A much, much more comprehensive look at aikido and self defence and violence from some of the most well-respected aikidoka who regularly venture online.
- DawnLv 44 years ago
I do take aikido (just over 2 years now), and I don't agree with you. It is not limited to ground fighting. Why would it be necessary to use full contact to get out of a situation requiring self-defense? That's the whole point of Aikido - use the opponent's own initiative against himself. The more force he applies, or the faster he goes, the worse off it is for him. In practice, when an opponent tries to attack an aikidoist, he should find himself scratching his head as if, "why am I doing this to myself". If course, if he has a weapon, the aikidoist is free to use as much force as s/he wants (well, even if there isn't a weapon, this can still be done). It is practical for self-defense. But like any martial art - and this is the key - it requires time and practice. Without either, no martial art's techniques are going to be effective - the practitioner has a skill that s/he does not know how to use. This is often one of the reasons taekwondo is bashed so much - people spend 3 years training to get a black belt with the idea that they are now an expert, only to get pounded and trounced when called on to use their skills. What they don't realize is that belt color has no effect on anything, and that they spent only a third of the requisite time to learn techniques that would be effective, had they spent more time. Many never come to realize this. So yes, it is very effective. It's philosophy keeps one out of the court rooms, too. There are actually 3 requisites for learning any martial art: time, practice, and good instruction. If you have good instruction, the rest is up to you.
- Jake LoLv 69 years ago
Striking has always been there in Aikido, it's just not emphasized much in many places nowadays. An Aikidoka can and will strike to create openings or draw a reaction before transitioning to another technique. Aikido's strength lies in the intention of the practitioner. What may seem defensive in appearance can have far more drastic consequences depending on the intent of the practitioner and the circumstances he/she is in. For example, an attacker can be locked and taken down with ease or simply dropped onto hard pavement. The techniques of modern Aikido may look "gentle" and "soft" given its philosophy of defensiveness and non-violence, but it still retains movements that hearken back to the type of art that was originally taught by Morihei Ueshiba, before refined and modified into Aikido. That would be Daito-ryu Aikijujutsu - Aikido's aggressive and hard-line predecessor which did include strikes, breaks, locks and throws that were meant to cripple, not preserve, the opponent. The "secret" if you will lies in its movements and its roots. That requires no further tweaking other than expanding one's understanding of where it came from.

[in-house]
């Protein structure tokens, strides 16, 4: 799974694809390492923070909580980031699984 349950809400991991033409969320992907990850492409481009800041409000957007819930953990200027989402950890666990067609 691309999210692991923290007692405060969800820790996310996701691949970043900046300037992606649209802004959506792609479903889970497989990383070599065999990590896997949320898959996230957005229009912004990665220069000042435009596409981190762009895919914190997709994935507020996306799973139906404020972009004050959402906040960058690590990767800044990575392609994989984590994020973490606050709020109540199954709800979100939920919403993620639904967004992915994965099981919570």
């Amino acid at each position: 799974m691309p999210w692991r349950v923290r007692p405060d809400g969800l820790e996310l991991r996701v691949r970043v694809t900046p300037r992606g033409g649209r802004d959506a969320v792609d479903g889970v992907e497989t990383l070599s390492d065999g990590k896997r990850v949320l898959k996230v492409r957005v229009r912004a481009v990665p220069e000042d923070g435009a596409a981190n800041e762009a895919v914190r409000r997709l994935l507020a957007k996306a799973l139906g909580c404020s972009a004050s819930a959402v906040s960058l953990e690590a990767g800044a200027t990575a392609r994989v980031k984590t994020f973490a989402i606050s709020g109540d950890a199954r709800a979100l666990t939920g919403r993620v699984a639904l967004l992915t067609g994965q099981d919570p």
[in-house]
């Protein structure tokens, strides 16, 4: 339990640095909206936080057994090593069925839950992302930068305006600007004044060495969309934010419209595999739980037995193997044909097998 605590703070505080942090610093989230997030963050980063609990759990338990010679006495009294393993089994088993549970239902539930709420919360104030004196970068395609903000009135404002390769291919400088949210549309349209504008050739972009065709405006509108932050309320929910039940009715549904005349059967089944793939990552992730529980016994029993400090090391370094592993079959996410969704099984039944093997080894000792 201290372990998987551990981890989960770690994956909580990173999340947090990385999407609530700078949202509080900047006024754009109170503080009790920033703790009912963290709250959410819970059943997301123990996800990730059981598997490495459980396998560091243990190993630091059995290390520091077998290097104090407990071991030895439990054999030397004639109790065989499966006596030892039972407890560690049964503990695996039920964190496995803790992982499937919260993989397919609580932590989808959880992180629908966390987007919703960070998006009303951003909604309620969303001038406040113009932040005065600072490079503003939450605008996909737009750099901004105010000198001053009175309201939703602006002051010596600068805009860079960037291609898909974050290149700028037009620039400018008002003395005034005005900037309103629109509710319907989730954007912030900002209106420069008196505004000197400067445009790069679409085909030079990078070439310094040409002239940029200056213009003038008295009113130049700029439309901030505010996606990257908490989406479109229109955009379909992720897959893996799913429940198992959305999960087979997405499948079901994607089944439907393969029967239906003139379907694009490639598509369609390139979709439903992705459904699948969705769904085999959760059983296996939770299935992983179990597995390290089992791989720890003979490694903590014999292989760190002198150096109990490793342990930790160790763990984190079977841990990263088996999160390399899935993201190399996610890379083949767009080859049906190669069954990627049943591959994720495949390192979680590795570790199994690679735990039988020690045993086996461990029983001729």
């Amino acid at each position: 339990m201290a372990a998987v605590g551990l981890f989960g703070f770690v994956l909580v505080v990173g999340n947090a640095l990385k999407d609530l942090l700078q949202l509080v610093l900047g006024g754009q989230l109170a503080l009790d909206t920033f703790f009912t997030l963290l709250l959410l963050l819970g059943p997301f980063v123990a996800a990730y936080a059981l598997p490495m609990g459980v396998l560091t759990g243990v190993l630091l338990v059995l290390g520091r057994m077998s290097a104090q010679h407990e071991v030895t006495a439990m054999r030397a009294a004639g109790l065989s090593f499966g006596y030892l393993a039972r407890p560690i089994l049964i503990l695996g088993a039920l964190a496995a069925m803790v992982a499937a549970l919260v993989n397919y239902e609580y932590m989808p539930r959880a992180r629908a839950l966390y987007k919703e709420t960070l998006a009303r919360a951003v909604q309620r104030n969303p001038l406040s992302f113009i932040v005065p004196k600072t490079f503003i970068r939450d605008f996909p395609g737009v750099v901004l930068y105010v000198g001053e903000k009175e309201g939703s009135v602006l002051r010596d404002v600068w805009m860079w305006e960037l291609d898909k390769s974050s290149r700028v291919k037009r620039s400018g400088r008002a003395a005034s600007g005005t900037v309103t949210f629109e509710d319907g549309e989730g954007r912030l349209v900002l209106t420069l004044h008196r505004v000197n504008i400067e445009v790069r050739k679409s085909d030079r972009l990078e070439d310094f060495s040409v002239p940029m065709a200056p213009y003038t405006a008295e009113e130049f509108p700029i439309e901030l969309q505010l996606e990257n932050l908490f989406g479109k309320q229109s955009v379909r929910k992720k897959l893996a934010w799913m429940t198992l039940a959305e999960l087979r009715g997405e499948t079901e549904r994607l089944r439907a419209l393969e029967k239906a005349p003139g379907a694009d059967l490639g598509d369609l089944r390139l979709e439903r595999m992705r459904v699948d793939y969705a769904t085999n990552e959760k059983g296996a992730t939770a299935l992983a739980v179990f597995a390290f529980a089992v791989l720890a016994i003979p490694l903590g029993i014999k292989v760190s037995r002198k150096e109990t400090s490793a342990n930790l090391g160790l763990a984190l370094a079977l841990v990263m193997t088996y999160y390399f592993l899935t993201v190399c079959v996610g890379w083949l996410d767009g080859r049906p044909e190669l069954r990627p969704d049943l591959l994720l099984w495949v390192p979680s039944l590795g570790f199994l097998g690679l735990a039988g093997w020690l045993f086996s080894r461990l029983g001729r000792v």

- pugpaws2Lv 79 years ago
Basically Aikido is seen as being only passive self-defense. That is the picture given more often. However, Aikido is taught as a flowing smooth, art, and as one that is more slam/dunk. S. Segal's Aikido is done both ways. Aikido already has strikes and aggressive techniques in it. They are not always used in training. When they are done they are sometimes hidden so that they are not obvious. to those that talk about tweaking Aikido, I say this,....... you only need to look deeper into Aikido to see that it already has the things you think are lacking. One of the things I like about Aikido is the way it accomplishes some things without showing them.
If you stop and think about it, Aikido was created from the older Aiki-Jujutsu that the Samurai warriors used. Surely that was not soft and defensive only..... And neither is Aikido in all cases. Then there are different styles of Aikido.
...Source(s): Martial arts training and research since 1967. Teaching martial arts since 1973.
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- 9 years ago